Eating in a 10-hour window may reduce the health damage of shift work

Eating in a 10-hour window may reduce the health damage of shift work

The 24-hour firefighters who only ate between 9 a.m. and 7 p.m. saw improvements in heart health, blood sugar, and blood pressure.


4 October 2022

Firefighters and other shift workers can benefit from time-restricted eating

Angie Sharp / Alami Stock

Eating within the same 10-hour time frame each day may counteract the health consequences of shift work, such as an increased risk of diabetes, cardiovascular disease, and cancer.

Shift work disrupts circadian rhythms, the 24-hour sleep-wake cycles that also control the activity of various organs. Eating can regulate these rhythms. To see if changing what and when people eat can reverse the harms of shift work, satchidananda panda At the Salk Institute for Biological Studies in California, his colleagues studied firefighters who work 24-hour shifts.

They advised 137 firefighters in San Diego, California, to spend 12 weeks following a Mediterranean diet — rich in fruits, vegetables, legumes, whole grains, olive oil, and low in red meat and sugar. They asked 70 to eat in the same 10-hour time frame each day and another 67 to eat whenever they wanted. Before the study, the groups had no significant health differences, and more than 70 percent of participants had at least one risk factor for heart or metabolic disease such as high blood pressure or obesity.

Participants recorded when they ate using a smartphone app and answered surveys about sleep and well-being before and after the study. The researchers also collected blood samples and tracked the participants’ weight. Firefighters in the time-restricted eating group experienced greater improvements in health after 12 weeks compared to the control group. The biggest improvement was in the size of harmful cholesterol particles known as low-density lipoproteins, which increase the risk of cardiovascular disease. On average, the size of these particles decreased by about 3 percent in the time-restricted eating group compared to a 0.5 percent decrease in the control group.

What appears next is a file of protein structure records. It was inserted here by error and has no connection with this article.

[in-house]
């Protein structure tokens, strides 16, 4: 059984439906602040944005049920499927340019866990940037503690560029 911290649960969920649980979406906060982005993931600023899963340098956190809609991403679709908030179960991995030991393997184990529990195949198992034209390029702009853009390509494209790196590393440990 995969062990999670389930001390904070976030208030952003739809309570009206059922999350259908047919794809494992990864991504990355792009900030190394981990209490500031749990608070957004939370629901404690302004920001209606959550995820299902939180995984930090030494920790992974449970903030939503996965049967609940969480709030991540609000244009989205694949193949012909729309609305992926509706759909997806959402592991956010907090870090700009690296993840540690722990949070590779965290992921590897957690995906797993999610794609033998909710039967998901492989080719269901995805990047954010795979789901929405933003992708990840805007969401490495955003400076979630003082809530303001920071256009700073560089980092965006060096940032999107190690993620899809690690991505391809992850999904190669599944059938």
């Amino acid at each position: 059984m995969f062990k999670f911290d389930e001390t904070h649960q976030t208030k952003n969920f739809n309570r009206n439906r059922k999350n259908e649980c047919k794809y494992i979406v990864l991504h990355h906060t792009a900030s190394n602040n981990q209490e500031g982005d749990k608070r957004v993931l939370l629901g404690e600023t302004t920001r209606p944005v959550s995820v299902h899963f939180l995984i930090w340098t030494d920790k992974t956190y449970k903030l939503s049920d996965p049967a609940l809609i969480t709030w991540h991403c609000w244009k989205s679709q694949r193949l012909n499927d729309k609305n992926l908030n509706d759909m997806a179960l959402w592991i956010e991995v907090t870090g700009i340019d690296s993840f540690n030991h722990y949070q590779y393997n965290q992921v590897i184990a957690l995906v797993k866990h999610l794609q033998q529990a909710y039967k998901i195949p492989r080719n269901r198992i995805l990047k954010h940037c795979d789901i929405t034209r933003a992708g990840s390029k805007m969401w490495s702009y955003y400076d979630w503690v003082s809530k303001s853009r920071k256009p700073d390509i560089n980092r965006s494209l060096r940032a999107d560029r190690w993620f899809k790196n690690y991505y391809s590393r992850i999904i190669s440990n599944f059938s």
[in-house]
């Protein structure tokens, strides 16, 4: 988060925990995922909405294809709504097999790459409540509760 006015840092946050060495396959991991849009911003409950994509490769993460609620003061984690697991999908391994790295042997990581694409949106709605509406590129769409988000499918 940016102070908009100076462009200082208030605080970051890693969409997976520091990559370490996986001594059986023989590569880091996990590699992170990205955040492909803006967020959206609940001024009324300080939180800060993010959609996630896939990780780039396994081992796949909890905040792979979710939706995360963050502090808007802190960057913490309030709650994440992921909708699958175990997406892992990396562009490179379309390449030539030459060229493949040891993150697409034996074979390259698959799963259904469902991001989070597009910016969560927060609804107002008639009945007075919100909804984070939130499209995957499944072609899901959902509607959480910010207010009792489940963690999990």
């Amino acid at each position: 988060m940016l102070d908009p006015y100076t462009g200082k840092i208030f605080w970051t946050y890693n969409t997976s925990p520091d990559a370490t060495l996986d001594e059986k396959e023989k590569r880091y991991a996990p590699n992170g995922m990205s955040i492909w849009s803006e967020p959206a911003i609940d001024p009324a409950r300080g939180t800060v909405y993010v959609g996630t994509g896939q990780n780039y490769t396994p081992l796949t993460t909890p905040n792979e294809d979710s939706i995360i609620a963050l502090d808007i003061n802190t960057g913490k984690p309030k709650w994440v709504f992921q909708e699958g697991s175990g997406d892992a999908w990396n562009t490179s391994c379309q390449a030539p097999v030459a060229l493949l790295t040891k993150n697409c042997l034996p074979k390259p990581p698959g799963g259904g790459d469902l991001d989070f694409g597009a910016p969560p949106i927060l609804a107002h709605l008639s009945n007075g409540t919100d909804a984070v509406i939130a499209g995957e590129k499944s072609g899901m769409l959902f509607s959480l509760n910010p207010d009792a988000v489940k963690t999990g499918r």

“This is very important because the leading cause of death or disability for firefighters is cardiovascular disease,” says Banda.

The firefighters on the time-limited diet also had, on average, slightly greater reductions in weight, diastolic blood pressure, alcohol consumption, calorie intake, and sleep disturbances. The time-restricted diet also led to greater reductions in blood pressure and blood sugar among firefighters with elevated levels of these markers to begin with.

“If the firefighters eat a Mediterranean diet, that’s fine, but if they combine the diet with time-restricted eating, that’s even better,” says Panda. Eating helps determine when organs perform certain functions. The stomach, for example, normally digests food during the day and repairs itself at night but cannot perform these functions simultaneously. A consistent schedule for daytime eating, he adds, reinforces this pattern, ensuring that different organs have time to repair themselves.

A time-restricted diet can also help prevent health problems related to working shifts, previous research has shown. Reduces the rates of diseases such as diabetes In rats that suffered from circulatory arrhythmia and an increased risk of obesity and diabetes.

However, it is not clear from the current study whether the diet is feasible in the long term Jingyi Qian at Harvard University in Massachusetts. “If we want to get consistent benefits for shift workers, we need to see if they can stick to this intervention for a year or even longer,” she says.

Journal reference: cell metabolismAnd the doi: 10.1016/j.cmet.2022.08.018

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